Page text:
where k2 is the equilibrium rate constant of second order adsorption (g×mg–1×min–1).

The Lagergren second-order plot is shown in Figure 3. Similarly, the model parameters qe and k2 values can be calculated from the slope and intercept.

The Elovich model is one of the most used models to verify and describe the chemisorption during adsorption [31,32]. This model is expressed by the following equation:


where a is the initial adsorption rate (mg×g–1×min–1), β is the desorption constant related to the extent of surface

Figure 1. Modelling of sorption of fluoride ions onto AFN membrane.

Figure 2. First order kinetic plot for the adsorption of fluoride ions onto AFN membrane at 298 K.

coverage and the activation energy for chemisorptions. The plot of the Elovich equation is shown in Figure 4.

The correlation coefficients and the kinetic constant for the adsorption of fluoride on the AFN membrane for the studied models are given in Table 3.

Obtained results show that the initial rate of adsorption of fluoride on the AFN membrane at 298 K, determined from the product is about 1.487 mg×g–1×min–1.

According to the results obtained in Table 3, we note that the Lagergen second-order model is the most reliable way to determine the order of the kinetics adsorption, since it has the best correlation coefficient (R2 = 0.997). The value of qe calculated by this model (qe = 18.18 mg×g–1) is very similar to that given by the experimental results (qe = 19.90 mg×g–1). A similar phenomenon has been observed for the adsorption of fluoride on ion exchange resin Ceralite IRA 400 (quaternary ammonium) [33].

3.3. Sorption Studies

Adsorption isotherms of were obtained by batch experiments at various temperatures (from 283 to 313K). Several samples of the AFN membrane were added to each flask containing fluoride, nitrate or sulfate solutions of various concentrations. The pH values of the mixture were approximately 6.7 and did not vary significantly with the dilution. All flasks were

Figure 3. Second order kinetic plot for the adsorption of fluoride ions onto AFN membrane at 298 K.

Figure 4. Plot of Elovich model kinetics at 298 K.

Table 3. Kinetic parameters for the adsorption of F on AFN membrane.

then sealed to minimize evaporation, and shaked at 150 rpm in a thermostatic bath. Preliminary tests showed that the adsorption was complete after 6 h.

The concentration of anions at equilibrium was determined by ionic chromatography and the amount of adsorption at equilibrium, qe (mg∙g−1), was given by:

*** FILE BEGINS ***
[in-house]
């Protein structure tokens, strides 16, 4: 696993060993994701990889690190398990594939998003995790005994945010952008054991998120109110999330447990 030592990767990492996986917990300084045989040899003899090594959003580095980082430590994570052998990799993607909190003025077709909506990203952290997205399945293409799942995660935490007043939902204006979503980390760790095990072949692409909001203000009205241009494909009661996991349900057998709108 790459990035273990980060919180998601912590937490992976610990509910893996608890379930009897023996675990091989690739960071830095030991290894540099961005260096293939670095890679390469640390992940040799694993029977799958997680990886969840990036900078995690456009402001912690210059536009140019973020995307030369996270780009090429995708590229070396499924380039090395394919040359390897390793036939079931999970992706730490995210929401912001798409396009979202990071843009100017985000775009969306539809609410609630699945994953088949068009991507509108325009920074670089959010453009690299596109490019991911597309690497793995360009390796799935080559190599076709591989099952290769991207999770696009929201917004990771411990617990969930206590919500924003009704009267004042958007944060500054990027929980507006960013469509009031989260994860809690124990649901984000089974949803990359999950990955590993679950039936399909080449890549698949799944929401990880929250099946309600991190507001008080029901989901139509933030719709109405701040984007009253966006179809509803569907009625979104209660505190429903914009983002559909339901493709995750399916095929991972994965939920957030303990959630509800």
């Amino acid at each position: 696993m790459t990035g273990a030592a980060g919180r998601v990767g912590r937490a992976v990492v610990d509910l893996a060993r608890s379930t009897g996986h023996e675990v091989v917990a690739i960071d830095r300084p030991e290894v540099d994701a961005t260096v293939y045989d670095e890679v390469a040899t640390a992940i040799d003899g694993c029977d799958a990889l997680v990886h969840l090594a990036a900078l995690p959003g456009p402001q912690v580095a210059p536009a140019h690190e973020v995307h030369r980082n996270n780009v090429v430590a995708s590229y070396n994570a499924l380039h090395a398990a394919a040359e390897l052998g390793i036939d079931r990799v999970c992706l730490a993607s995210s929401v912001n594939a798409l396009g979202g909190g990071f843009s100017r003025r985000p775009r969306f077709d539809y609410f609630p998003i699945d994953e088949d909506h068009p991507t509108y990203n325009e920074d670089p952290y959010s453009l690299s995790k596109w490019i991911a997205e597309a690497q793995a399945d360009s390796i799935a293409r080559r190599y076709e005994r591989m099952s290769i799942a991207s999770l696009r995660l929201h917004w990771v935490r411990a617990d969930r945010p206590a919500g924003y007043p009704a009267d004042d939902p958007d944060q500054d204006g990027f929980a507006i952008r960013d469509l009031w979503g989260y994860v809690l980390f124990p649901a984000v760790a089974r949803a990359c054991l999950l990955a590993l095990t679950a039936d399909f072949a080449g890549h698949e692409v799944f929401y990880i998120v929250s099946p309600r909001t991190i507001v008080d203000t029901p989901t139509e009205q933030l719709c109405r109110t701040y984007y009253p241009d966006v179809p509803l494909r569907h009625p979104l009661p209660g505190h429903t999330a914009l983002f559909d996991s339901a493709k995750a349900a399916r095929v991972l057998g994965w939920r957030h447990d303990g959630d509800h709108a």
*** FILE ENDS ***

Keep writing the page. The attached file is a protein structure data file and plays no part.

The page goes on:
where Ce (mg×L–1) is the initial anion concentration at equilibrium.

The adsorption isotherms were plotted between the amount of anion adsorbed per gram of membrane, qe, and the amount of anions left in equilibrium solution, Ce. Adsorption isotherms obtained at different temperatures are given in Figure 5.

Obtained isotherms shown that the adsorption capacity increased with the equilibrium concentration of the ion in solution. It was also shown that the adsorption amount of increase with increasing temperature.

Adsorption isotherm describes the relationship between the amount of adsorbate adsorbed on the adsorbent and the concentration of adsorbate at equilibrium. Several adsorption isotherm equations are available to describe the adsorption equilibrium and the four important isotherms selected in this study are Freundlich [34], Langmuir [35], Dubinin-Radushkevich (D-R) [36] and Temkin [37] models. The linear form of the equation is shown in Table 4.

Figure 5. Adsorption isotherms of nitrate (a); sulfate (b) and fluoride (c) ions on AFN membrane.

The Freundlich model, which is an indicative of the surface heterogeneity of the sorbent. The Freundlich adsorption isotherms for the fluoride, nitrate and sulfate  adsorption at different temperature (from 283 K to 313 K) was given in Figure 6.

However, Langmuir model is probably the best known and most widely applied sorption isotherm. It assumes that sorption takes place at specific homogeneous sites within the adsorbent [35].

Figure 7 indicates Langmuir isotherms fitted to the equilibrium adsorption data at different temperatures.

The values of Freundlich and Langmuir parameters are reported in Table 5. Both Freundlich and Langmuir isotherms fitted with a correlation coefficient greater than 0.98.

Based on Table 5, it seen that the maximum adsorption capacity of the membrane increase with rise in temperature which confirmed the preference of high temperature for adsorption. The increase in adsorption capacity of the membrane at higher temperature may be attributed to activation of the membrane surface.

Freundlich constants and 1/n were also influenced by temperature. For studied tempeatures 1/n values are less than unity indicating favorable adsorption.

In order to predict the adsorption efficiency of the adsorption process, the separation factor, RL, of the Langmuir model was determined by using the following equation: